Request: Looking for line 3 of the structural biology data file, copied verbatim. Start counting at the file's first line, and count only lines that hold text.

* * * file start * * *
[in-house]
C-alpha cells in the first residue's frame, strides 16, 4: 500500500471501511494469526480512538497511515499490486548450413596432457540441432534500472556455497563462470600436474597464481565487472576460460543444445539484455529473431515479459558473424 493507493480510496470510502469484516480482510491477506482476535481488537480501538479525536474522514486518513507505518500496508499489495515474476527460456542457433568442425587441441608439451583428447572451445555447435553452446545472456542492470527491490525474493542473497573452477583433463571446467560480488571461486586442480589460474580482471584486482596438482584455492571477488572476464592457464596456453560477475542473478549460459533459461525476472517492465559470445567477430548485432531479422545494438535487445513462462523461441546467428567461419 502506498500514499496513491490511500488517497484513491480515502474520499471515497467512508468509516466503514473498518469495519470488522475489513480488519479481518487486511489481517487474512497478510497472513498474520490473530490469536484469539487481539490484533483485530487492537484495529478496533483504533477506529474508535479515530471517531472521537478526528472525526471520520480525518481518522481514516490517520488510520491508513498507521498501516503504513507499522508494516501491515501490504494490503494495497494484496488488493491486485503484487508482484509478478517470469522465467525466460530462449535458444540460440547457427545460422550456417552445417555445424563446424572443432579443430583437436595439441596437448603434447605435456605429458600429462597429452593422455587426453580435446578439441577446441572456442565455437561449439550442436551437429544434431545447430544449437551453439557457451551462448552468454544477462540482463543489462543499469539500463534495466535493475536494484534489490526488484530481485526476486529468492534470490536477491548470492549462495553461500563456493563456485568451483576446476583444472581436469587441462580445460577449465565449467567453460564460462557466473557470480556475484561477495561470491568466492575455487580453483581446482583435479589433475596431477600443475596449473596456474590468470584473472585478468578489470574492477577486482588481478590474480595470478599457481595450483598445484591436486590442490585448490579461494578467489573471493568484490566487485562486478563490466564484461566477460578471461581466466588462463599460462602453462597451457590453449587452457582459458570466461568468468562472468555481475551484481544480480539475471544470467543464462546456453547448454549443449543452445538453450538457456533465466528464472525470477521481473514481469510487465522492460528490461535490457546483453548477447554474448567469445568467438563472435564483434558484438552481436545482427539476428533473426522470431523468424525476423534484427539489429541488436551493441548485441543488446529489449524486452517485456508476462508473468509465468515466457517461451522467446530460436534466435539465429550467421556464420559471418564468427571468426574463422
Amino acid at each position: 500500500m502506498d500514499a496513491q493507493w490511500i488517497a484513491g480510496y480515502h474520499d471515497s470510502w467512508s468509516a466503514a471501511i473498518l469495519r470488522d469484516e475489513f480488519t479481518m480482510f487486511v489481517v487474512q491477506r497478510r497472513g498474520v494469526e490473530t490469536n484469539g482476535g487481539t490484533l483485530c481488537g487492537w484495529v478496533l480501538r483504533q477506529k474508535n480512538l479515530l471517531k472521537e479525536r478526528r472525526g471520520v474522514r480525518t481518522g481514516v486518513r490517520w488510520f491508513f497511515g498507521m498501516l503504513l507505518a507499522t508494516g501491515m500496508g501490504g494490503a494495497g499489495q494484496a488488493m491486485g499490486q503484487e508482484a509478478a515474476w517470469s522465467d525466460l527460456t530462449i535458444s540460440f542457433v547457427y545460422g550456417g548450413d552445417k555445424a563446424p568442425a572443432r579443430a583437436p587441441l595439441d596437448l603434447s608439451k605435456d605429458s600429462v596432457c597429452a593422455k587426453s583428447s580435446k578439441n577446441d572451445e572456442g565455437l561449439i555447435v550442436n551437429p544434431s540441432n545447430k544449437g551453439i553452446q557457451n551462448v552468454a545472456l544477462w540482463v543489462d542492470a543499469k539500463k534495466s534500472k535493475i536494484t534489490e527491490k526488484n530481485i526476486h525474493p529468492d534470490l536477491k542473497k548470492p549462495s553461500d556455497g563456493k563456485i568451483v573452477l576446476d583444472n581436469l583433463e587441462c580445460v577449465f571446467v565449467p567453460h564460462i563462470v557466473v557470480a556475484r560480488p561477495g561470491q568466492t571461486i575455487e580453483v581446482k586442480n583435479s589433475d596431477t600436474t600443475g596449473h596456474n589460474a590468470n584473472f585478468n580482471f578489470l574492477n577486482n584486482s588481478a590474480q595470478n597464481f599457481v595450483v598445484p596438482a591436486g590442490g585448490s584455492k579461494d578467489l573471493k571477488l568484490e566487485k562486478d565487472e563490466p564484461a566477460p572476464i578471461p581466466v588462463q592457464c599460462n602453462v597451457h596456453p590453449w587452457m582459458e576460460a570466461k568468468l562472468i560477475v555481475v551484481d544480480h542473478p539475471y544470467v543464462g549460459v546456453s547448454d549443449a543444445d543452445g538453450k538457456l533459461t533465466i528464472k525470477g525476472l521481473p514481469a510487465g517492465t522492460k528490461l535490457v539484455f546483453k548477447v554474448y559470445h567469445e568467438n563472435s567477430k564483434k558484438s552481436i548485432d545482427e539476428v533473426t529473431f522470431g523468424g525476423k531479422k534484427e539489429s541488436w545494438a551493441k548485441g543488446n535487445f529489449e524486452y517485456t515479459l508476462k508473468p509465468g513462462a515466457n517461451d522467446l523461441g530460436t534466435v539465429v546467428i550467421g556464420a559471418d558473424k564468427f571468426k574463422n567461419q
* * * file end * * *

Amino acid at each position: 500500500m502506498d500514499a496513491q493507493w490511500i488517497a484513491g480510496y480515502h474520499d471515497s470510502w467512508s468509516a466503514a471501511i473498518l469495519r470488522d469484516e475489513f480488519t479481518m480482510f487486511v489481517v487474512q491477506r497478510r497472513g498474520v494469526e490473530t490469536n484469539g482476535g487481539t490484533l483485530c481488537g487492537w484495529v478496533l480501538r483504533q477506529k474508535n480512538l479515530l471517531k472521537e479525536r478526528r472525526g471520520v474522514r480525518t481518522g481514516v486518513r490517520w488510520f491508513f497511515g498507521m498501516l503504513l507505518a507499522t508494516g501491515m500496508g501490504g494490503a494495497g499489495q494484496a488488493m491486485g499490486q503484487e508482484a509478478a515474476w517470469s522465467d525466460l527460456t530462449i535458444s540460440f542457433v547457427y545460422g550456417g548450413d552445417k555445424a563446424p568442425a572443432r579443430a583437436p587441441l595439441d596437448l603434447s608439451k605435456d605429458s600429462v596432457c597429452a593422455k587426453s583428447s580435446k578439441n577446441d572451445e572456442g565455437l561449439i555447435v550442436n551437429p544434431s540441432n545447430k544449437g551453439i553452446q557457451n551462448v552468454a545472456l544477462w540482463v543489462d542492470a543499469k539500463k534495466s534500472k535493475i536494484t534489490e527491490k526488484n530481485i526476486h525474493p529468492d534470490l536477491k542473497k548470492p549462495s553461500d556455497g563456493k563456485i568451483v573452477l576446476d583444472n581436469l583433463e587441462c580445460v577449465f571446467v565449467p567453460h564460462i563462470v557466473v557470480a556475484r560480488p561477495g561470491q568466492t571461486i575455487e580453483v581446482k586442480n583435479s589433475d596431477t600436474t600443475g596449473h596456474n589460474a590468470n584473472f585478468n580482471f578489470l574492477n577486482n584486482s588481478a590474480q595470478n597464481f599457481v595450483v598445484p596438482a591436486g590442490g585448490s584455492k579461494d578467489l573471493k571477488l568484490e566487485k562486478d565487472e563490466p564484461a566477460p572476464i578471461p581466466v588462463q592457464c599460462n602453462v597451457h596456453p590453449w587452457m582459458e576460460a570466461k568468468l562472468i560477475v555481475v551484481d544480480h542473478p539475471y544470467v543464462g549460459v546456453s547448454d549443449a543444445d543452445g538453450k538457456l533459461t533465466i528464472k525470477g525476472l521481473p514481469a510487465g517492465t522492460k528490461l535490457v539484455f546483453k548477447v554474448y559470445h567469445e568467438n563472435s567477430k564483434k558484438s552481436i548485432d545482427e539476428v533473426t529473431f522470431g523468424g525476423k531479422k534484427e539489429s541488436w545494438a551493441k548485441g543488446n535487445f529489449e524486452y517485456t515479459l508476462k508473468p509465468g513462462a515466457n517461451d522467446l523461441g530460436t534466435v539465429v546467428i550467421g556464420a559471418d558473424k564468427f571468426k574463422n567461419q